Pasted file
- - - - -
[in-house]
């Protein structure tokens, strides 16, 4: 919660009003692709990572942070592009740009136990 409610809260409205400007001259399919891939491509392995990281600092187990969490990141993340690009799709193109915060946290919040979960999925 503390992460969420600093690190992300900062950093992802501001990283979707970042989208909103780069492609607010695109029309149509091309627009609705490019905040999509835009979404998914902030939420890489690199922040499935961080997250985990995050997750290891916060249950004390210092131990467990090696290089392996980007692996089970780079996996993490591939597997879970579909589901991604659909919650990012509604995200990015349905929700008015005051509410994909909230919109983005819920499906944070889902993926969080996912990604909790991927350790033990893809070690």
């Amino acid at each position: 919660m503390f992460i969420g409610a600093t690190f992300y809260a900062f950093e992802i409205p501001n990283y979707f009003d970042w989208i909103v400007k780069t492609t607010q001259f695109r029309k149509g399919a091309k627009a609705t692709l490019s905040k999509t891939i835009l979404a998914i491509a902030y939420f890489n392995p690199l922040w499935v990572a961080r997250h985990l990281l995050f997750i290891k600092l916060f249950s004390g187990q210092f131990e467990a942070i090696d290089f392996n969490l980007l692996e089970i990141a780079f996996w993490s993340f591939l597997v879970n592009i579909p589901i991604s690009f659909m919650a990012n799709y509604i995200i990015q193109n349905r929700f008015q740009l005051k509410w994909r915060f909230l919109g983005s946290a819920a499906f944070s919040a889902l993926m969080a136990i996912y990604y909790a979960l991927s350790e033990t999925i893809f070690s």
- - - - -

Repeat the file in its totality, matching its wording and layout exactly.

[in-house]
């Protein structure tokens, strides 16, 4: 919660009003692709990572942070592009740009136990 409610809260409205400007001259399919891939491509392995990281600092187990969490990141993340690009799709193109915060946290919040979960999925 503390992460969420600093690190992300900062950093992802501001990283979707970042989208909103780069492609607010695109029309149509091309627009609705490019905040999509835009979404998914902030939420890489690199922040499935961080997250985990995050997750290891916060249950004390210092131990467990090696290089392996980007692996089970780079996996993490591939597997879970579909589901991604659909919650990012509604995200990015349905929700008015005051509410994909909230919109983005819920499906944070889902993926969080996912990604909790991927350790033990893809070690």
């Amino acid at each position: 919660m503390f992460i969420g409610a600093t690190f992300y809260a900062f950093e992802i409205p501001n990283y979707f009003d970042w989208i909103v400007k780069t492609t607010q001259f695109r029309k149509g399919a091309k627009a609705t692709l490019s905040k999509t891939i835009l979404a998914i491509a902030y939420f890489n392995p690199l922040w499935v990572a961080r997250h985990l990281l995050f997750i290891k600092l916060f249950s004390g187990q210092f131990e467990a942070i090696d290089f392996n969490l980007l692996e089970i990141a780079f996996w993490s993340f591939l597997v879970n592009i579909p589901i991604s690009f659909m919650a990012n799709y509604i995200i990015q193109n349905r929700f008015q740009l005051k509410w994909r915060f909230l919109g983005s946290a819920a499906f944070s919040a889902l993926m969080a136990i996912y990604y909790a979960l991927s350790e033990t999925i893809f070690s």